• Diarrhea
  • Vomiting
  • headaches
  • Abdominal pain
  • Reddish spots on the palate and uvula.

After 24 to 48 hours, the rash completely disappears.

It must be noted that sometimes antibiotics could also be rushed for fear of high fever. Since the rash appears several days later, it is straightforward to misinterpret it as a drug hypersensitivity response.

Read more: Antibiotics: among the inherent dangers

Complications of sudden exanthema

It just isn’t yet known which patients are most probably to develop complications, but as much as a 3rd of youngsters are in danger. The most serious are those who affect the central nervous system (CNS), including febrile seizures and encephalitis.

As for the mechanisms able to causing neurological symptoms, much stays to be discovered. In fact, some authors argue that the virus stays within the CNS after the primary infection, carrying with it an increased risk of febrile seizures and neurological symptoms within the patient.

However, there are discrepancies between different studies, so more research is required.

On the opposite hand, although a sudden rash will likely be considered unimportant, individuals with immunodeficiencies and transplant recipients are more liable to more severe infections, in addition to the next risk of complications and reactivation of the viral process. This is why close follow-up of transplant recipients is so vital.

How is a sudden rash diagnosed?

The infection might be diagnosed medically, and it’s it is predicated on each the presence of the rash and the resolution of the fever before the looks of the rash. Supplementary tests should not essential, but they’re they will detect the presence of antibodies.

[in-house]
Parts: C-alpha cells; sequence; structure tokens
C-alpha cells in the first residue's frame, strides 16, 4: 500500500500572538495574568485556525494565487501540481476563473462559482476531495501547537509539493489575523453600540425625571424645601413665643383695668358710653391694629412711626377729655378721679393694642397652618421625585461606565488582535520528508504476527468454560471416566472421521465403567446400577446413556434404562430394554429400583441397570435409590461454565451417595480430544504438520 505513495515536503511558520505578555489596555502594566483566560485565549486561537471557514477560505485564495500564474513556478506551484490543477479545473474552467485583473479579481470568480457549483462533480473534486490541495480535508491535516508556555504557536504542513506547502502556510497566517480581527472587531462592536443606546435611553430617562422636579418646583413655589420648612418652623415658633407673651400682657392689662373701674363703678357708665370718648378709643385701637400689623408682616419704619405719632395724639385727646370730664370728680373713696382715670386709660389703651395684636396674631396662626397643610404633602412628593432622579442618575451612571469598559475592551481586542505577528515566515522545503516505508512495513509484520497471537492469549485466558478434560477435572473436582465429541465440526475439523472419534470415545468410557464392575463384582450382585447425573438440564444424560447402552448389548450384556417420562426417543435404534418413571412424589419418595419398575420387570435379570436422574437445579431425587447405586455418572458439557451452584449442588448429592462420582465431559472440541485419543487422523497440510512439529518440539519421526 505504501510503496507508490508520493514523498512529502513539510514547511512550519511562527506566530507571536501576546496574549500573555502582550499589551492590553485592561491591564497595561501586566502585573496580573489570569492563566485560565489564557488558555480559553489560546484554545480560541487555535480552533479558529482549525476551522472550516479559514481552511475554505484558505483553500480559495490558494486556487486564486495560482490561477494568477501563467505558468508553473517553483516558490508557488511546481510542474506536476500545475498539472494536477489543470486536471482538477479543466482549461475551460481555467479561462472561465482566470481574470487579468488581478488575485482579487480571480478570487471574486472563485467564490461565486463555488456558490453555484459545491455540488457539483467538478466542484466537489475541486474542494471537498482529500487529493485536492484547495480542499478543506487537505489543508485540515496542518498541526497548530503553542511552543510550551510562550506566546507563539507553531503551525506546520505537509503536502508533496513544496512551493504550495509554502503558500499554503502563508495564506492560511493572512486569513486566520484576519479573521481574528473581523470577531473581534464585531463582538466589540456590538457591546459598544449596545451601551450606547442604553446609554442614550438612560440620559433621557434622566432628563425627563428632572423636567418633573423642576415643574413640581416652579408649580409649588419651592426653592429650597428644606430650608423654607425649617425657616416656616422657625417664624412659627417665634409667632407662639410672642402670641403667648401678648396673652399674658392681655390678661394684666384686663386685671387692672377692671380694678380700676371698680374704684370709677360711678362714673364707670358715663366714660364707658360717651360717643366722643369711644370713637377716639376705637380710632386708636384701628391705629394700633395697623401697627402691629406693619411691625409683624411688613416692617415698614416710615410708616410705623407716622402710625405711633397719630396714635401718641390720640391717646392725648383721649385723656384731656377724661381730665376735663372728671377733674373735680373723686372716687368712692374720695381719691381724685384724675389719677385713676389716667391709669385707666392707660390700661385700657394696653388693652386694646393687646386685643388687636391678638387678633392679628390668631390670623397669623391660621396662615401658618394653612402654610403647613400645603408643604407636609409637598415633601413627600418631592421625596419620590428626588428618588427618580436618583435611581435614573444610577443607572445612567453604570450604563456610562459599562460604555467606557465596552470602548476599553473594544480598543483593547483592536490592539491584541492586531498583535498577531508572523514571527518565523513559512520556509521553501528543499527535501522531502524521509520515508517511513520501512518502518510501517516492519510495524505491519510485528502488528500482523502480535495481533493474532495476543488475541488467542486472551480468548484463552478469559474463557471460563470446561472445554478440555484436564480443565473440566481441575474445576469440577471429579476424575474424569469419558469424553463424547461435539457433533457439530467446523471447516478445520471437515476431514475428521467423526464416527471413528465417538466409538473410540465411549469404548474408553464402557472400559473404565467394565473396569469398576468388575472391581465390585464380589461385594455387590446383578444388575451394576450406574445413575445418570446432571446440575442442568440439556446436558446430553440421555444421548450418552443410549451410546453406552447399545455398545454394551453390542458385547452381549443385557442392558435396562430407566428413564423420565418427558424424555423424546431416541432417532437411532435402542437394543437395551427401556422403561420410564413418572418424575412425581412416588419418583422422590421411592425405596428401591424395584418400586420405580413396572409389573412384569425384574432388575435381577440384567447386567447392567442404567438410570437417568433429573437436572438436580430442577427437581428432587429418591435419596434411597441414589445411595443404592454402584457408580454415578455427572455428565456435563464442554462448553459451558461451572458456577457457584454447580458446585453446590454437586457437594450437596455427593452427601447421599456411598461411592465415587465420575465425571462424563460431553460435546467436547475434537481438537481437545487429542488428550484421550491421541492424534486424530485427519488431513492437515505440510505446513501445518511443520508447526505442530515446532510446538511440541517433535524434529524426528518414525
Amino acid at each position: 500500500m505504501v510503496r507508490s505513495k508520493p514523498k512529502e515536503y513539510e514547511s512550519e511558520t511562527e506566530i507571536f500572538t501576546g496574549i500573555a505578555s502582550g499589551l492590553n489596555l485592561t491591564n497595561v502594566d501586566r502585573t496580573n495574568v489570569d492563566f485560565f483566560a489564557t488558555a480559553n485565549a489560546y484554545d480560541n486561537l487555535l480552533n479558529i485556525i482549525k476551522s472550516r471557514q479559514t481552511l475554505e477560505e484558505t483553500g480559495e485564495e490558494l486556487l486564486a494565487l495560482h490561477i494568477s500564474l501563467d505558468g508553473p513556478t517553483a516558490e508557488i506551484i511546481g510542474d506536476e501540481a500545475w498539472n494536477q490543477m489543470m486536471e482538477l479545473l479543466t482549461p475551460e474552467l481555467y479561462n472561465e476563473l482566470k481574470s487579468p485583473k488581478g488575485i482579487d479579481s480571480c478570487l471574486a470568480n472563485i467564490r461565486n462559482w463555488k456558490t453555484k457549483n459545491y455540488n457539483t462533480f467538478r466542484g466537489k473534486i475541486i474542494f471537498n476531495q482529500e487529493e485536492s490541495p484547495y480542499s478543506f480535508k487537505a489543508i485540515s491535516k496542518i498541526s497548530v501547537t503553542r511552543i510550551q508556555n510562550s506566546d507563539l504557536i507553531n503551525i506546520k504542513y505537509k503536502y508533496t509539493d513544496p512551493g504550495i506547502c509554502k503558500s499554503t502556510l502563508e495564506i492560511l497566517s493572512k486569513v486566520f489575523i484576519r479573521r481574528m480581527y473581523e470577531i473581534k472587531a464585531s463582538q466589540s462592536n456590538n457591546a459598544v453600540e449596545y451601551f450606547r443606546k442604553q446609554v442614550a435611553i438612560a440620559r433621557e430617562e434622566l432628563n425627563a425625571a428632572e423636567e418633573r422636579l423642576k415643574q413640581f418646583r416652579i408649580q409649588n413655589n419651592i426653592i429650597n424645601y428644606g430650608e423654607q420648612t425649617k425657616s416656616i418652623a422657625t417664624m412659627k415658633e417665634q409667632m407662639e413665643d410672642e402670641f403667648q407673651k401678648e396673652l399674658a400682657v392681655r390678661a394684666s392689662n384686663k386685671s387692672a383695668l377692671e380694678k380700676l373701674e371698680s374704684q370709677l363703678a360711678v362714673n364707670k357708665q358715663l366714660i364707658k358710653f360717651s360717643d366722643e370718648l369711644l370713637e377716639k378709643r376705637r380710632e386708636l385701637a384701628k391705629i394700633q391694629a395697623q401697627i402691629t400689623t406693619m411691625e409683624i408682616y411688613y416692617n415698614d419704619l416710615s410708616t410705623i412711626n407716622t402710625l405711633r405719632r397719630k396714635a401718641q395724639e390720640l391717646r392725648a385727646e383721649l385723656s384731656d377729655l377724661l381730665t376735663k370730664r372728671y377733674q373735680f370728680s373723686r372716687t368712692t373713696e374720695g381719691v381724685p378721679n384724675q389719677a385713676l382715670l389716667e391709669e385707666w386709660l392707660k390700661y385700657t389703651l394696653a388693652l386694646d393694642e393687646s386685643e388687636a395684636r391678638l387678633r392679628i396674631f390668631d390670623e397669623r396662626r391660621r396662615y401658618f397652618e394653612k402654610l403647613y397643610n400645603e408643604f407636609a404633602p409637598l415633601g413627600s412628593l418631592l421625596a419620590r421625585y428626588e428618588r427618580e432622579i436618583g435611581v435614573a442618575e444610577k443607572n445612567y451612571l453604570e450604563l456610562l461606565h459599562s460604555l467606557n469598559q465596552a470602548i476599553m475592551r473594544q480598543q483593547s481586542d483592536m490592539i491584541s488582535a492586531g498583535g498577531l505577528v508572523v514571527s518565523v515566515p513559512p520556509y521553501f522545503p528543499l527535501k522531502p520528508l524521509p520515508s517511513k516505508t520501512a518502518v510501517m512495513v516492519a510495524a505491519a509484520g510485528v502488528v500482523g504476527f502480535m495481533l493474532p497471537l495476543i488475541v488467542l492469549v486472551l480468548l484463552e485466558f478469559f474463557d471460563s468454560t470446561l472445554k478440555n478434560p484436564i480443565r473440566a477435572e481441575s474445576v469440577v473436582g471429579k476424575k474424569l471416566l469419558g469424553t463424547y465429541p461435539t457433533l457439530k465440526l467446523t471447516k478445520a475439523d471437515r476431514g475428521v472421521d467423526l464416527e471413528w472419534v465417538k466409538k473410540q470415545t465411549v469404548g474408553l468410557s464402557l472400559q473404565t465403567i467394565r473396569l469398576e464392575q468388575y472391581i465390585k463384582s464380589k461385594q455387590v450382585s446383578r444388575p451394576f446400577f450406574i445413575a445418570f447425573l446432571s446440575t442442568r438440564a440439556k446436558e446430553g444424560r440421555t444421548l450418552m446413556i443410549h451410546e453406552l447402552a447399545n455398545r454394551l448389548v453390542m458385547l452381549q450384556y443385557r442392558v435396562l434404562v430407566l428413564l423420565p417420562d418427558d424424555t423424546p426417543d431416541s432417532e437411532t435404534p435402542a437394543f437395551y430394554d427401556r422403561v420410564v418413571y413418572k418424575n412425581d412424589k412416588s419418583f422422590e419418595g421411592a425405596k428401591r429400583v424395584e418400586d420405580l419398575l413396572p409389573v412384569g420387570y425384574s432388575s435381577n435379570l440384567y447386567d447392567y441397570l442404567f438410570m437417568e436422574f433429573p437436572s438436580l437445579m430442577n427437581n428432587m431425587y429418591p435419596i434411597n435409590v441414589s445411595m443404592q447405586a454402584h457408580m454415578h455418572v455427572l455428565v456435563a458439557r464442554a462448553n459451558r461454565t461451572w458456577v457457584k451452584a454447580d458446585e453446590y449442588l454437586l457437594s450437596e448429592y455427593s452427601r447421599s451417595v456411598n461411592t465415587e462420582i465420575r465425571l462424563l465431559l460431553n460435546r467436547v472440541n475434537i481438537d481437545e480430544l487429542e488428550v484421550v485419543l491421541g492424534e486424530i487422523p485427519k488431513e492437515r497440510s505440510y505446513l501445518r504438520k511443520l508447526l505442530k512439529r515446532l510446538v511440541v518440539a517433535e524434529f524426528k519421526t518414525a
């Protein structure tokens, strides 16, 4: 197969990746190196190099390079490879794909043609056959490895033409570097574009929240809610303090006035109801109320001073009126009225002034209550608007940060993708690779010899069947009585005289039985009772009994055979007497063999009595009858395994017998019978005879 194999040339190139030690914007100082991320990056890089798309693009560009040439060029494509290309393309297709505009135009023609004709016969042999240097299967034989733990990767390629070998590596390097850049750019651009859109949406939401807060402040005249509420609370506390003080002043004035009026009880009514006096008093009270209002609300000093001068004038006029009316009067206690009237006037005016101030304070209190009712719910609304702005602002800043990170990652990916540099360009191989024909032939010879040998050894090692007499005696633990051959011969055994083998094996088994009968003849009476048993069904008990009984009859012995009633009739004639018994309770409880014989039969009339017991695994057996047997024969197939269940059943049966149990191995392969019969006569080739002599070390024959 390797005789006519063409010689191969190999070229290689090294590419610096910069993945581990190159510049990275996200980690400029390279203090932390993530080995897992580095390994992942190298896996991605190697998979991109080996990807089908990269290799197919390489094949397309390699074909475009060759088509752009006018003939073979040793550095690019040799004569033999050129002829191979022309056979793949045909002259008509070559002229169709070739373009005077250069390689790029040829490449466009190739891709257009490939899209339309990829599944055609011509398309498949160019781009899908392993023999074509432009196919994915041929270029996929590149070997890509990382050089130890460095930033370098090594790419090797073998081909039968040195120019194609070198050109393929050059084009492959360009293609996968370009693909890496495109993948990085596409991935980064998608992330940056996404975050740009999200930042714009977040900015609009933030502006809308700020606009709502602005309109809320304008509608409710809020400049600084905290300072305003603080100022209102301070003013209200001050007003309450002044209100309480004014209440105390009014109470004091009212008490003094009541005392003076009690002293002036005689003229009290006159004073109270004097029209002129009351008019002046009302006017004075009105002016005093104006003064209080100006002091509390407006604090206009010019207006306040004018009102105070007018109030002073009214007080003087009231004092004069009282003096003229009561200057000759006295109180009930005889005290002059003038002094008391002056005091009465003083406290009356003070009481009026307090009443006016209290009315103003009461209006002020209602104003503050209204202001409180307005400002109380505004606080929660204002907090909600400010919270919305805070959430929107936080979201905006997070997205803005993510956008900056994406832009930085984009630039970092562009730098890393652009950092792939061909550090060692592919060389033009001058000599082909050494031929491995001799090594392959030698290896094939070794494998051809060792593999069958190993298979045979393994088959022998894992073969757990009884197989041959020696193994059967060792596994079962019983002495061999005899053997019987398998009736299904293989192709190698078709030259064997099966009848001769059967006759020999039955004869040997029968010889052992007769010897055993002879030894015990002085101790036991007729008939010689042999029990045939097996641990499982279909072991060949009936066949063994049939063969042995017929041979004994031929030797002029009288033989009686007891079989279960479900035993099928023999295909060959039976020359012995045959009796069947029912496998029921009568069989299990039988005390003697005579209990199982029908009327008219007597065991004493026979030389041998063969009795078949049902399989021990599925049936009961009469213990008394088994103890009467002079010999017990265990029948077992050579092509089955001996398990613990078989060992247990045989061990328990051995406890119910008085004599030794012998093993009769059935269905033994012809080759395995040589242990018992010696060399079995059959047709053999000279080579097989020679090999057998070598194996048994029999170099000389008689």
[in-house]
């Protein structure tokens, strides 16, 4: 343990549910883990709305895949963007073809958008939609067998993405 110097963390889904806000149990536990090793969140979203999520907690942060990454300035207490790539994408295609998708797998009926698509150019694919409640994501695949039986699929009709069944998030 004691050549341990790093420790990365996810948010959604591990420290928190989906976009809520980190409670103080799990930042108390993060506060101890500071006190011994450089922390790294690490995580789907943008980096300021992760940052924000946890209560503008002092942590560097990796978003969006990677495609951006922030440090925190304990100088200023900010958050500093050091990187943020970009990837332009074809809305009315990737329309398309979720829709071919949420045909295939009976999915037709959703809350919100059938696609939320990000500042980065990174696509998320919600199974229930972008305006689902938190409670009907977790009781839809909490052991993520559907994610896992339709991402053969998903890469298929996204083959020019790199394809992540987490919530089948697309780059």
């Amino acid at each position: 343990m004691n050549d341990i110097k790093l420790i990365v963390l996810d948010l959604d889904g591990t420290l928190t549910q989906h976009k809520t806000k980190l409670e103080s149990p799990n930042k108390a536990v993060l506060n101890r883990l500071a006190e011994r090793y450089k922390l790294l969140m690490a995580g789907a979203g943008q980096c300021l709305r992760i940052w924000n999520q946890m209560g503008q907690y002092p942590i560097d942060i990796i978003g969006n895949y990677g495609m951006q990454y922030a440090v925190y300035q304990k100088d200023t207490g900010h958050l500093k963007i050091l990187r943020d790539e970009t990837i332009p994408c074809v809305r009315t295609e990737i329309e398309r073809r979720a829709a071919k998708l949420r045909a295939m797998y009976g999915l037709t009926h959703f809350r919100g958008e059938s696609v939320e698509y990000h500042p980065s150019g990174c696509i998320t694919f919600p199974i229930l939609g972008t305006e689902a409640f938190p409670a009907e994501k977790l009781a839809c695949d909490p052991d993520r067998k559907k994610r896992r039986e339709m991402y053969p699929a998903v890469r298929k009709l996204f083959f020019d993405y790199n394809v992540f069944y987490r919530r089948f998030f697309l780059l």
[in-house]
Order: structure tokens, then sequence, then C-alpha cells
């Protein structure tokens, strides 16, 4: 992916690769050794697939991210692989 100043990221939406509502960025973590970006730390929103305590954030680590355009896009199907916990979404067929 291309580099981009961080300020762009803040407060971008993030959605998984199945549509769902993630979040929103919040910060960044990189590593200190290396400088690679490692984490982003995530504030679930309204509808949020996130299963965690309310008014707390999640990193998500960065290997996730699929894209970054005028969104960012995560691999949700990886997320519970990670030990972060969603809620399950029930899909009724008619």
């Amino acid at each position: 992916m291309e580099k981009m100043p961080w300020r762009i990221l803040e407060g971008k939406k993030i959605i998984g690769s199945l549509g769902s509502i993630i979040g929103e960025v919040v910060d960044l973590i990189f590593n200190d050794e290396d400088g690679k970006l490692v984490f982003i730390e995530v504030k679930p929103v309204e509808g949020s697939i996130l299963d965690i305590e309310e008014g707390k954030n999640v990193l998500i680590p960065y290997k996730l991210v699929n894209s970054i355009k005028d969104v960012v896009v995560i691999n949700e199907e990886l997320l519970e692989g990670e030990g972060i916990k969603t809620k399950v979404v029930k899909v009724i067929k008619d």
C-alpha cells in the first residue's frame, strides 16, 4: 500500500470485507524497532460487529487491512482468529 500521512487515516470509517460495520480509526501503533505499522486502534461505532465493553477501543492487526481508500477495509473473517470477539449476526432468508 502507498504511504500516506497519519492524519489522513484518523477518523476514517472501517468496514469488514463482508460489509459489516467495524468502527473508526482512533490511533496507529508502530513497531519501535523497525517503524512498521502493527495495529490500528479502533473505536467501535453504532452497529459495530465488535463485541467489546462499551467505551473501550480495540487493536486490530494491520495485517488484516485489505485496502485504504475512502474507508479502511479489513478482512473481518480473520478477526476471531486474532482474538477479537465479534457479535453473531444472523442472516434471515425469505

Similarly, polymerase chain response (PCR) is used to detect viral DNA. But its cost, in comparison with the relative lack of seriousness of the condition, doesn’t justify its regular use.

The doctor will diagnose the disease based on observations. In general, no complementary methods are required.

Differential diagnosis

The important difference from other childhood rashes is that on this state, the fever subsides before the lesions appear. On the opposite hand, the characteristics of the rash help distinguish it from other viral processes.

However, it is important to know a number of related diagnoses:

  • Chickenpox
  • scarlatina
  • Measles
  • Infectious mononucleosis

Find out more here: 5 kinds of common newborn rashes

Treating a sudden rash

Since it’s a viral process that completely goes away by itself, it doesn’t require special treatment. Therefore, the suggestion is to easily manage your child’s symptoms.

This implies that antipyretics must be prescribed to treat fever. Similarly, it’s important to advise rest and fluid intake.

Some authors consider that administration of antiviral drugs (for instance, ganciclovir) could have some utility in reducing viral loads. However, this theory has not been proven and more research is required.